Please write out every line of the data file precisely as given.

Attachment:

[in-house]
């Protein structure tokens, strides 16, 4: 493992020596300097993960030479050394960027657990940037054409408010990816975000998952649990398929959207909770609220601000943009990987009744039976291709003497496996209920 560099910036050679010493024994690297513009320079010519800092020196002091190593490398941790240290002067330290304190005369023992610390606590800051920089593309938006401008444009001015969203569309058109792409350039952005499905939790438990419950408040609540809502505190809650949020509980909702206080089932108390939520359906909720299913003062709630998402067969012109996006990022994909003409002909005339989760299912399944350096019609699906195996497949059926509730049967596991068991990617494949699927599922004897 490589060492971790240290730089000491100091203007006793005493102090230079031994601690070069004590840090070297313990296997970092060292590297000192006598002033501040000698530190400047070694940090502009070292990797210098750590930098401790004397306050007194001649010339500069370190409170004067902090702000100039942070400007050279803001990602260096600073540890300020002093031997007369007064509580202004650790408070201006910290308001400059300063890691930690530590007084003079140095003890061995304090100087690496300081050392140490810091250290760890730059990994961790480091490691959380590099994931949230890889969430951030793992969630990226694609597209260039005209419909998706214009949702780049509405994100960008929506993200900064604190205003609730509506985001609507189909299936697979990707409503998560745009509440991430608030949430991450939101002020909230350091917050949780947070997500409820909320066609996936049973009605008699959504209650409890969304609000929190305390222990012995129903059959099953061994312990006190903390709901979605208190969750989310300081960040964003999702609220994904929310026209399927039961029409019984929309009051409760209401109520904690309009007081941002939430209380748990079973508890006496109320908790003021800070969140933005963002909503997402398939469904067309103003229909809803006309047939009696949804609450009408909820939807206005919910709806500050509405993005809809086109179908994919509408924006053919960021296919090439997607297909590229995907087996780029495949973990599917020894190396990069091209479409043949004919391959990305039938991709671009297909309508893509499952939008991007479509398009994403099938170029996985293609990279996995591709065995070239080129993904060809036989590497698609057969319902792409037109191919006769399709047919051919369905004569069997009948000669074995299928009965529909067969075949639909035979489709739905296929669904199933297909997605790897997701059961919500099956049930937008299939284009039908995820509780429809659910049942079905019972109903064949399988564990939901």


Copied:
[in-house]
């Protein structure tokens, strides 16, 4: 493992020596300097993960030479050394960027657990940037054409408010990816975000998952649990398929959207909770609220601000943009990987009744039976291709003497496996209920 560099910036050679010493024994690297513009320079010519800092020196002091190593490398941790240290002067330290304190005369023992610390606590800051920089593309938006401008444009001015969203569309058109792409350039952005499905939790438990419950408040609540809502505190809650949020509980909702206080089932108390939520359906909720299913003062709630998402067969012109996006990022994909003409002909005339989760299912399944350096019609699906195996497949059926509730049967596991068991990617494949699927599922004897 490589060492971790240290730089000491100091203007006793005493102090230079031994601690070069004590840090070297313990296997970092060292590297000192006598002033501040000698530190400047070694940090502009070292990797210098750590930098401790004397306050007194001649010339500069370190409170004067902090702000100039942070400007050279803001990602260096600073540890300020002093031997007369007064509580202004650790408070201006910290308001400059300063890691930690530590007084003079140095003890061995304090100087690496300081050392140490810091250290760890730059990994961790480091490691959380590099994931949230890889969430951030793992969630990226694609597209260039005209419909998706214009949702780049509405994100960008929506993200900064604190205003609730509506985001609507189909299936697979990707409503998560745009509440991430608030949430991450939101002020909230350091917050949780947070997500409820909320066609996936049973009605008699959504209650409890969304609000929190305390222990012995129903059959099953061994312990006190903390709901979605208190969750989310300081960040964003999702609220994904929310026209399927039961029409019984929309009051409760209401109520904690309009007081941002939430209380748990079973508890006496109320908790003021800070969140933005963002909503997402398939469904067309103003229909809803006309047939009696949804609450009408909820939807206005919910709806500050509405993005809809086109179908994919509408924006053919960021296919090439997607297909590229995907087996780029495949973990599917020894190396990069091209479409043949004919391959990305039938991709671009297909309508893509499952939008991007479509398009994403099938170029996985293609990279996995591709065995070239080129993904060809036989590497698609057969319902792409037109191919006769399709047919051919369905004569069997009948000669074995299928009965529909067969075949639909035979489709739905296929669904199933297909997605790897997701059961919500099956049930937008299939284009039908995820509780429809659910049942079905019972109903064949399988564990939901």